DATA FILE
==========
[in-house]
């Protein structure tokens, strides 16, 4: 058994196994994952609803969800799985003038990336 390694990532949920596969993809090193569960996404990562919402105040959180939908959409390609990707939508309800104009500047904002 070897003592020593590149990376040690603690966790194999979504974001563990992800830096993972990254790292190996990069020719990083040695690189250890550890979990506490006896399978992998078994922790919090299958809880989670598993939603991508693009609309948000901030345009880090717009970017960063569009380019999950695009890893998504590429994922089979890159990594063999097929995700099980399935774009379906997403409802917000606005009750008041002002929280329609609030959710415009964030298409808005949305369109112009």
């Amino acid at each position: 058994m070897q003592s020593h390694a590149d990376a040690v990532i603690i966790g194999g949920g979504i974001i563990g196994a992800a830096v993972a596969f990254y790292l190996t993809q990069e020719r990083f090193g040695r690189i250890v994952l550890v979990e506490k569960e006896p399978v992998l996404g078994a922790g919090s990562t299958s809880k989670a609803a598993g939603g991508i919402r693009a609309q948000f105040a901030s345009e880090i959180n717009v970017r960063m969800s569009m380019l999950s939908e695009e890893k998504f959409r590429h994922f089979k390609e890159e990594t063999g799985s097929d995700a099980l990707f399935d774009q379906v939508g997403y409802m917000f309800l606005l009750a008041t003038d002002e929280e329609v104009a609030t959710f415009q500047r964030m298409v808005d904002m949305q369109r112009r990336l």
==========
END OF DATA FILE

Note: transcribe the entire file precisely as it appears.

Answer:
[in-house]
């Protein structure tokens, strides 16, 4: 058994196994994952609803969800799985003038990336 390694990532949920596969993809090193569960996404990562919402105040959180939908959409390609990707939508309800104009500047904002 070897003592020593590149990376040690603690966790194999979504974001563990992800830096993972990254790292190996990069020719990083040695690189250890550890979990506490006896399978992998078994922790919090299958809880989670598993939603991508693009609309948000901030345009880090717009970017960063569009380019999950695009890893998504590429994922089979890159990594063999097929995700099980399935774009379906997403409802917000606005009750008041002002929280329609609030959710415009964030298409808005949305369109112009």
């Amino acid at each position: 058994m070897q003592s020593h390694a590149d990376a040690v990532i603690i966790g194999g949920g979504i974001i563990g196994a992800a830096v993972a596969f990254y790292l190996t993809q990069e020719r990083f090193g040695r690189i250890v994952l550890v979990e506490k569960e006896p399978v992998l996404g078994a922790g919090s990562t299958s809880k989670a609803a598993g939603g991508i919402r693009a609309q948000f105040a901030s345009e880090i959180n717009v970017r960063m969800s569009m380019l999950s939908e695009e890893k998504f959409r590429h994922f089979k390609e890159e990594t063999g799985s097929d995700a099980l990707f399935d774009q379906v939508g997403y409802m917000f309800l606005l009750a008041t003038d002002e929280e329609v104009a609030t959710f415009q500047r964030m298409v808005d904002m949305q369109r112009r990336l």